At this point, each essential truth is examined and denied. Truth itself is pointed out as a caricature, "life is a joke, and the joke is on you;" sums up "Being and Nothingness," and the world grinds on, host to a motley crew. We founder aimlessly, pinballs bouncing between lights, moths drawn to one flame or another, leaves caught in an uncertain wind. Each succeeding anchor made of sand melts away.

Helplessly we grovel in the entrails of the machine; our hope being that the Collective Will will overcome inertia and erupt erecting barricades and smashing the shop windows once and for all dumping the manikins into the streets so that they can be burned and we can bask in the heat.--Yet the seed says, "Let me me be safe, until I am gone," then the revolution can burn the house to the ground, and the anger gnaws like the fox in a trap who leaves his paw behind to rid himself of the constriction.

Take heed of the Parthenon on the Acropolis, The Colosseum in the heart of Rome--
those who wander in our ruins will find that Myth & poetry in our accomplishments just as well, that Atlantis which rose and fell when the world was cool and abundant; that learned time when men sat about the colonnades in the evening shade and debated Birth, Death, and Rebirth but did not hear the voice inside.

Friday, February 6, 2009

Sorrowful Beings----Discussions

Neon people remove bindings
resemble shadows
bent in angles. They ask,
is gray black?

The dog brings tidings;
the vulture is left with the leavings

Babel is choked with rising smoke
a ritual of angels
music to collide between rests;
geared time fades on the parchment:
morning midday and evening,

night. Gold silver gray and black
tinted by the angel’s roving finger

Mygod is left inside insidious.
hammer falling on iron
the sculptures are deaf
prophets no longer breathe
what spins spins ever faster-

Old Scratch dazed in the field fire
gargoyle in Neon, the poet’s pen-

next or next in ash wood mixed with oil
imprint on shadows
absent of color

The first discussion--Portraits.

What if they killed everyone
than just the ones
they told you
came to steal the children
in the night,

and then he said,

each thief must earn his place at the table.
He said it twice
so it must have been important,

...even more of the drab meater
between worlds
as he was held
by another illicit lover

or how faces coalesce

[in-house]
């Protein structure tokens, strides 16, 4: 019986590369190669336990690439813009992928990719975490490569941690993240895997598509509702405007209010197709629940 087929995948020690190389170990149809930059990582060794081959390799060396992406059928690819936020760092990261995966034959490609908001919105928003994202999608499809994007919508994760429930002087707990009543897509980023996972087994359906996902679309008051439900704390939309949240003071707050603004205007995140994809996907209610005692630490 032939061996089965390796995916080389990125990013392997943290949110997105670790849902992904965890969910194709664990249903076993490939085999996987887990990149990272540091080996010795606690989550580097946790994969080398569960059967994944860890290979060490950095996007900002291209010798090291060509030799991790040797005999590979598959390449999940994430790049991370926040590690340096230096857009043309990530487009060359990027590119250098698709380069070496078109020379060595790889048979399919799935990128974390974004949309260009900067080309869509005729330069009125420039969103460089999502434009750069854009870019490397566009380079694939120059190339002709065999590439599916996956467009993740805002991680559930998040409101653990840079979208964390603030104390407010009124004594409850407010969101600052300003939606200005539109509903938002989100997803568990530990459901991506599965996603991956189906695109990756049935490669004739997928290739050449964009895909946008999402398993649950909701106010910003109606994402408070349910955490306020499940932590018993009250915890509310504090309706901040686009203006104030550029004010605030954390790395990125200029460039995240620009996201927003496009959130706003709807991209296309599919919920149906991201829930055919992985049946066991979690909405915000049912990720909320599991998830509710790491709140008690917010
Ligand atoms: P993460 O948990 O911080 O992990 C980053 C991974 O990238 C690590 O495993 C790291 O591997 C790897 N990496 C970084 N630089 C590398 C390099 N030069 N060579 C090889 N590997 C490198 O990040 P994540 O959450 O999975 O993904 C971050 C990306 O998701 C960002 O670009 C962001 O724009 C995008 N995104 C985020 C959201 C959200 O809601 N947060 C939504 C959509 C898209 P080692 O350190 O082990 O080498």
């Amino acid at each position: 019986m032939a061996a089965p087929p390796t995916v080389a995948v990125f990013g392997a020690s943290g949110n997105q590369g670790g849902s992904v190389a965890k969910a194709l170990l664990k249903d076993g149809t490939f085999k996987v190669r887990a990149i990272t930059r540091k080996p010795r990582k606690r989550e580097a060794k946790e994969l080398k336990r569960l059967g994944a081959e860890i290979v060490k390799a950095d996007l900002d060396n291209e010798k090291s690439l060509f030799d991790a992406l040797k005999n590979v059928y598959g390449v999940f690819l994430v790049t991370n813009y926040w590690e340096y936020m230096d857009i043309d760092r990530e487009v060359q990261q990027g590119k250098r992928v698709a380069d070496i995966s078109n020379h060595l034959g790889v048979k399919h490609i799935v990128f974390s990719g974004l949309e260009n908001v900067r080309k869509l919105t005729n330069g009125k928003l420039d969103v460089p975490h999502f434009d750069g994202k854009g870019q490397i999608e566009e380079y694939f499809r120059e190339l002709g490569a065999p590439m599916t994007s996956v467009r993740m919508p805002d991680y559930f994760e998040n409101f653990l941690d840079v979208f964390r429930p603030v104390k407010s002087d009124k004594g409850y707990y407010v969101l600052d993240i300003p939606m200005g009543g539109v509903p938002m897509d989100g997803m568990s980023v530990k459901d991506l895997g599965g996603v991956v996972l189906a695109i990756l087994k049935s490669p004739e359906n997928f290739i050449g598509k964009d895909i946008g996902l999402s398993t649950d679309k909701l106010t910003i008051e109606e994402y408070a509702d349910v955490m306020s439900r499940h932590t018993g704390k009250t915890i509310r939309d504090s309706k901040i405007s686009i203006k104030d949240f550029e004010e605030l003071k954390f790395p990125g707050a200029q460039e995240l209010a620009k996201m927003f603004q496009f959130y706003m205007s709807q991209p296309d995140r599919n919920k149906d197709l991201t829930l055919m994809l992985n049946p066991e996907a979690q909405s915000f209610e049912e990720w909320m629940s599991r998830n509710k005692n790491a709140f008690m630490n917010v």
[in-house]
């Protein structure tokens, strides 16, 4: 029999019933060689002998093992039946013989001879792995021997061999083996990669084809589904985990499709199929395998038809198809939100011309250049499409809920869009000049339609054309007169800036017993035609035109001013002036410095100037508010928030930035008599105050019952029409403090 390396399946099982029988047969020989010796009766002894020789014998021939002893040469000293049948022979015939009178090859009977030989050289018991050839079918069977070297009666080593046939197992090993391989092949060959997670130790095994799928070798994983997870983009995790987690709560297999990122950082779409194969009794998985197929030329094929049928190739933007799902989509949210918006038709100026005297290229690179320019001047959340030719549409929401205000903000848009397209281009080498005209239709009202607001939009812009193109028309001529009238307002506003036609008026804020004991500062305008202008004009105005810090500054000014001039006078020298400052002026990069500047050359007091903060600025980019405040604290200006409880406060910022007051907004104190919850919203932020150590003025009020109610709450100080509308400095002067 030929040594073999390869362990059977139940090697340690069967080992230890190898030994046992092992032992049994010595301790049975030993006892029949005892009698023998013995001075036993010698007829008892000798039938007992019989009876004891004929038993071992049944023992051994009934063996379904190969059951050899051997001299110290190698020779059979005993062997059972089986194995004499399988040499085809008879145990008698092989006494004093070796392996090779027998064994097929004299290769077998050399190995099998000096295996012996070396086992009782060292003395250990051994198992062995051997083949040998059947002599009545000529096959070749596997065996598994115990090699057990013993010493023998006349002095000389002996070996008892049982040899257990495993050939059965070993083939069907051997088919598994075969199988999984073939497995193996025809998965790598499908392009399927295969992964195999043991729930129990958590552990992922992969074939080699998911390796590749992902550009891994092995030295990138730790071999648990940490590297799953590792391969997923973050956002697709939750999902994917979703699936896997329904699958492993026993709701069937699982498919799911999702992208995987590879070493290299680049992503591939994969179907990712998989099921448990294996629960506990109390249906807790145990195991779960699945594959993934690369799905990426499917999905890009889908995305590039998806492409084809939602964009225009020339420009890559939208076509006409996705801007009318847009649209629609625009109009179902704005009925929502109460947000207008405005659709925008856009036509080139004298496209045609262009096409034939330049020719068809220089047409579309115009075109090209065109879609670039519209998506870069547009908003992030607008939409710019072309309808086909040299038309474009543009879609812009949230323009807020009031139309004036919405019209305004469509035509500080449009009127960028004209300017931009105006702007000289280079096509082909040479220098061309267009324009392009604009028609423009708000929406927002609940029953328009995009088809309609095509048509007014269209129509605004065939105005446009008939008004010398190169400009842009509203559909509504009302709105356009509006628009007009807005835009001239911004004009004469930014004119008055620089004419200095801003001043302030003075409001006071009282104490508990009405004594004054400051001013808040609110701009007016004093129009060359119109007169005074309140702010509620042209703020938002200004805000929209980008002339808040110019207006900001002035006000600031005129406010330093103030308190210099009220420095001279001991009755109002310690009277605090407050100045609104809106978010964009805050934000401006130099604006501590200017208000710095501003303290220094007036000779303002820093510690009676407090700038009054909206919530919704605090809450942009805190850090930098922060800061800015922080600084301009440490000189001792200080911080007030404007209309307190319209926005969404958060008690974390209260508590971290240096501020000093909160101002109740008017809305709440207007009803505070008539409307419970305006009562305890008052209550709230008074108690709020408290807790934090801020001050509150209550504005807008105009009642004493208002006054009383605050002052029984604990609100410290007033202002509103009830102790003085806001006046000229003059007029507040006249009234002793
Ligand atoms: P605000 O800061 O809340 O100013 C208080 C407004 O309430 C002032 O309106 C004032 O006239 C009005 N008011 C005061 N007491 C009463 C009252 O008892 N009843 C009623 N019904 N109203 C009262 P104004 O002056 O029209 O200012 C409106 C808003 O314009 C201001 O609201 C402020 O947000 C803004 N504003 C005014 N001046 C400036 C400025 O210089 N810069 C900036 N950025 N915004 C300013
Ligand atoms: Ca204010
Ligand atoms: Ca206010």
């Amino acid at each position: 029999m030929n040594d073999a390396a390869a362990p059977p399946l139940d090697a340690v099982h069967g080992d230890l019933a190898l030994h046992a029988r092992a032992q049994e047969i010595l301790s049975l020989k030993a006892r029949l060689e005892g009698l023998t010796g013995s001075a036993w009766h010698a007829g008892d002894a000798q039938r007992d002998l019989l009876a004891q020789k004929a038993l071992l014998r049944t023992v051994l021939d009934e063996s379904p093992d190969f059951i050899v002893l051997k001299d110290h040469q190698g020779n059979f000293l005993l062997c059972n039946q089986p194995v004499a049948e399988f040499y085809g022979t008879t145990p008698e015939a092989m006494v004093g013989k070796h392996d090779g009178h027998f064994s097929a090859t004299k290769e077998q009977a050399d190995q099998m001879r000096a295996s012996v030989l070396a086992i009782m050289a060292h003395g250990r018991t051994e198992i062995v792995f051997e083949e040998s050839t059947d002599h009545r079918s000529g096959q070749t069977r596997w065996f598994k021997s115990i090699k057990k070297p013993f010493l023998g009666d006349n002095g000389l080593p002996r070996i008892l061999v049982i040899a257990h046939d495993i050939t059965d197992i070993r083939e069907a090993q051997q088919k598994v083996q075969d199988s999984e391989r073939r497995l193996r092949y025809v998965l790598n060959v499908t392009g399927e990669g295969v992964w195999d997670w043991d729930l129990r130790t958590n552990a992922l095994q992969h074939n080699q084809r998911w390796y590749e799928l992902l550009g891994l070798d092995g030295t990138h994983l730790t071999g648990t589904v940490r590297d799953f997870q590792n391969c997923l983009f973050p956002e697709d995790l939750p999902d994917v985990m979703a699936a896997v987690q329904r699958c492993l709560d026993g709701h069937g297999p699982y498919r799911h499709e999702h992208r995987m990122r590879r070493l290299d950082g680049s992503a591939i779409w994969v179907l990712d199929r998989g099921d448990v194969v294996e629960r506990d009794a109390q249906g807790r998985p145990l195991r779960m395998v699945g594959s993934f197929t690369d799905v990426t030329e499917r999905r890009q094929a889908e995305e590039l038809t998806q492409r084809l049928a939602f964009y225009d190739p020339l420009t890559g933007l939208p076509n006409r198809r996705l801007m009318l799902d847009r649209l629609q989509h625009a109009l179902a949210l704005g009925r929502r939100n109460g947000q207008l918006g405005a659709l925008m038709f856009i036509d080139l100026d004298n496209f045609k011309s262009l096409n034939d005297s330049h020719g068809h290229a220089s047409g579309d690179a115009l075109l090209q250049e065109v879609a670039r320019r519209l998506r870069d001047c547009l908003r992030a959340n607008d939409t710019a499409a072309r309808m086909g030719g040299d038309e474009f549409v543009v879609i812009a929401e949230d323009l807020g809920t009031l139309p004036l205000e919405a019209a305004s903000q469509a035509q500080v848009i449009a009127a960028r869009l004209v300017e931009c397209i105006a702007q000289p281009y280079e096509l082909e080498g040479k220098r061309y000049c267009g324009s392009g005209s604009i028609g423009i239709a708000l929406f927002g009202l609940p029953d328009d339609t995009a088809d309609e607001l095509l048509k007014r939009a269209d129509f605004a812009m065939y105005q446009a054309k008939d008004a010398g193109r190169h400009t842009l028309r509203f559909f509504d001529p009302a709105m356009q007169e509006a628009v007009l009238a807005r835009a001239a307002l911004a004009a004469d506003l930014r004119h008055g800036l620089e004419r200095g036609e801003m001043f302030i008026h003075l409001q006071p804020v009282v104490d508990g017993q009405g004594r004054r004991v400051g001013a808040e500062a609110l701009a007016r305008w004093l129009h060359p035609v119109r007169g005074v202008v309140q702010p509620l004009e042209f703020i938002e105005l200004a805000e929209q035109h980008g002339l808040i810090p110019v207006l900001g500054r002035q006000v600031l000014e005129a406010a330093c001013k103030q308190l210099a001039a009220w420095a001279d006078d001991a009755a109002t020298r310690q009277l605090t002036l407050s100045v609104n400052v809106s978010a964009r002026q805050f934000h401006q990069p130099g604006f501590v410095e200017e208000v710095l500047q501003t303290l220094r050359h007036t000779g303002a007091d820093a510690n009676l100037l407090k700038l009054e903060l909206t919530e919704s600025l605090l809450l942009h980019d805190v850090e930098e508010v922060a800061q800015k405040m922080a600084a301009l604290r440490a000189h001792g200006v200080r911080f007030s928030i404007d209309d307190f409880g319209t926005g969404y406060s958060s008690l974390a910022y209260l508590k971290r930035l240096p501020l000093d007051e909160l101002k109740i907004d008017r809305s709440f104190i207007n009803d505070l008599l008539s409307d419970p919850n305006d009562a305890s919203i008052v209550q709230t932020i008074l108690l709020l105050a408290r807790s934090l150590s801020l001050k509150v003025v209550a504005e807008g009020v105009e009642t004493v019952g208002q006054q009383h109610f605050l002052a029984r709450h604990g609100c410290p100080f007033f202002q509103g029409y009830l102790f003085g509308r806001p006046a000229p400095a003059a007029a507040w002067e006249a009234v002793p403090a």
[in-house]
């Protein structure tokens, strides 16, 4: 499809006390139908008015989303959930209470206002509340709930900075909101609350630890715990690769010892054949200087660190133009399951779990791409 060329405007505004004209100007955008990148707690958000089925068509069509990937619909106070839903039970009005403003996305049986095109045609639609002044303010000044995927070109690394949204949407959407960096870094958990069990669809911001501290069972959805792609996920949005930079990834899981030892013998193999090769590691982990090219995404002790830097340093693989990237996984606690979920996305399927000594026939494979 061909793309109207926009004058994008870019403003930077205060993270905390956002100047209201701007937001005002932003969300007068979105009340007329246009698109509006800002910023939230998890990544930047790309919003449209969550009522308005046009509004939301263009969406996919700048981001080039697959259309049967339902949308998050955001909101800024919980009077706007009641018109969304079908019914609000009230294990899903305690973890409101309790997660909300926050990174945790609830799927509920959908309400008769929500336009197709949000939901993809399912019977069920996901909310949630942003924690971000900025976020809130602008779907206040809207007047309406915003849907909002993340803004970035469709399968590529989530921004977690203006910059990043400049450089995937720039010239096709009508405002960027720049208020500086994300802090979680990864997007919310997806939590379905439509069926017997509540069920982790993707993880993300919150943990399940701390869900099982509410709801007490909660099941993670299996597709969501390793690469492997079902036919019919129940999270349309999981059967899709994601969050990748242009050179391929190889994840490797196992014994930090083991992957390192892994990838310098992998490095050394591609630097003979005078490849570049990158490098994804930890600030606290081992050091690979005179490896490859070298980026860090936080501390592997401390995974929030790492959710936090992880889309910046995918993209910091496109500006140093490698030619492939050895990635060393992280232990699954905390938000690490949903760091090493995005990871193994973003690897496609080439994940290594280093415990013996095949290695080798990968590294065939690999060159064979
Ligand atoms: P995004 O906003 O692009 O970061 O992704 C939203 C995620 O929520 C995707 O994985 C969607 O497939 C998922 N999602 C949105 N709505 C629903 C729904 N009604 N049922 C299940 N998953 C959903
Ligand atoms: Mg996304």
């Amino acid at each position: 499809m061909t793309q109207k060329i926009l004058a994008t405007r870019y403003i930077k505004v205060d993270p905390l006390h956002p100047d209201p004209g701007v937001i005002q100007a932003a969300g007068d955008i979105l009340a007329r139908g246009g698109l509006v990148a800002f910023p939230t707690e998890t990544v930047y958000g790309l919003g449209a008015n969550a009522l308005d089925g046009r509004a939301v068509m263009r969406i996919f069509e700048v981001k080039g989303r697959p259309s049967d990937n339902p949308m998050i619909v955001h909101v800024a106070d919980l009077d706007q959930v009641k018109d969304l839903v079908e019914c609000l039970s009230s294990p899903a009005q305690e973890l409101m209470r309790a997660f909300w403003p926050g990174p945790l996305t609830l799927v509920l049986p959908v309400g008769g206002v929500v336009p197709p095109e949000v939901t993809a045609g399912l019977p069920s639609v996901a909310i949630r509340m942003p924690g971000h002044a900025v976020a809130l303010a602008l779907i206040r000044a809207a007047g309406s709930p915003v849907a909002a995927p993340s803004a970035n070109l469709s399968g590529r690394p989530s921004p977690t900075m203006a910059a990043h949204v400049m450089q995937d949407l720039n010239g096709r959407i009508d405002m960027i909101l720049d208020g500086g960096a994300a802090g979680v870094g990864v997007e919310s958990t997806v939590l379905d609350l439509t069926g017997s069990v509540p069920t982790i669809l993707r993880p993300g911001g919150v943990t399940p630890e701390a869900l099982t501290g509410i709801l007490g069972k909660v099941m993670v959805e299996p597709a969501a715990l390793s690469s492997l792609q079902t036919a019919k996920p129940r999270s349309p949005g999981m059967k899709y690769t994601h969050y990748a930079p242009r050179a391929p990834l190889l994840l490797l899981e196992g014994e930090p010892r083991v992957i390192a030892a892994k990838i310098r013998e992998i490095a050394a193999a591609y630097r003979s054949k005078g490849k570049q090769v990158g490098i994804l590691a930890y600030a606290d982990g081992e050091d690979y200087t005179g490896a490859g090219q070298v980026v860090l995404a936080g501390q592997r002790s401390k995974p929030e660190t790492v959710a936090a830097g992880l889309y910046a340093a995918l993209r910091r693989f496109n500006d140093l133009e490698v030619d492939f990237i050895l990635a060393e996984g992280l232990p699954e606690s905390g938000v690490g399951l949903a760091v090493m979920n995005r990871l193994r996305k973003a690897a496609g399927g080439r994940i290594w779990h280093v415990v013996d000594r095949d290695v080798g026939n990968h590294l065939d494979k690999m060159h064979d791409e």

when under siege;

he knew they had some left
she just hadn’t told him

how much.

The city kept exploding like a flashbulb.

First Discussion--Angels

It was not to hurt too much
to set such gravity aside,

days that pass sweetly
the old man climbing the stone step-

as yet they must be so-

the keys used for the old door
on his hips
like coins too heavy to bear.
the bells are muffled by distance;

in the parchments are words
shuffled they may become
legions, an essence of nether worlds,--

in the rafters the pigeons stare uncertainly
certain of the bond

that the old man scratches at,
the keys tossed on the old table
on which the parchments lie.

1st Discussion-Demons

It’s true,
that even in Winter, she would,
walk down the path to the garden

seeking blooms
her hands often trailing in the frost,
bits of the morning lost
I suppose,
bruised at the touch of petals.

who would fear
death by water
in this day & age
when the barks creak together
so harmoniously,


between Autumn & Spring
when fire cracks in the evening?

The spider’s web
is long abandoned
a tiny twig spins
in a cold wind.

2nd Discussion--Earth

Why does she wait?
For what?--

In Odessa by the sea
the tenements stink of urine,
The churn of the water
kisses the rock strewn shore with spray.

Churn. Why does she wait?

In Odessa by the sea
Apollo tunes his lyre,
rain & occasional sunlight,

lovers settle in the wasteland
fingers wet
with singing flesh,

the grotto moans with their weight,
from both worlds free,
enslaved to love;

Stephen says,
“this supreme quality is felt
by the artist when the esthetic quality
is first conceived in his imagination;”
picking his teeth with a wounded match

still, she will wait
bent under went sky
bruised by callous light
churned lovers
chopped off
white disarrayed
august between infinities--

too much to bear,
they say being god by turns
in Odessa as the sea churns
one less wave subtracted.

2nd Discussion--tat tvam asi
“Life, like a dome of many colored glass
stains the white radiance of Eternity”

Small twigs
like fearsome beasts
peek above the water rocking--

Beyond, the fog is a white wall,
hiding the island of Avalon,

the mountain where Dioce nestles
the long valley of Byzantium,

and more besides,

I bathe in cold water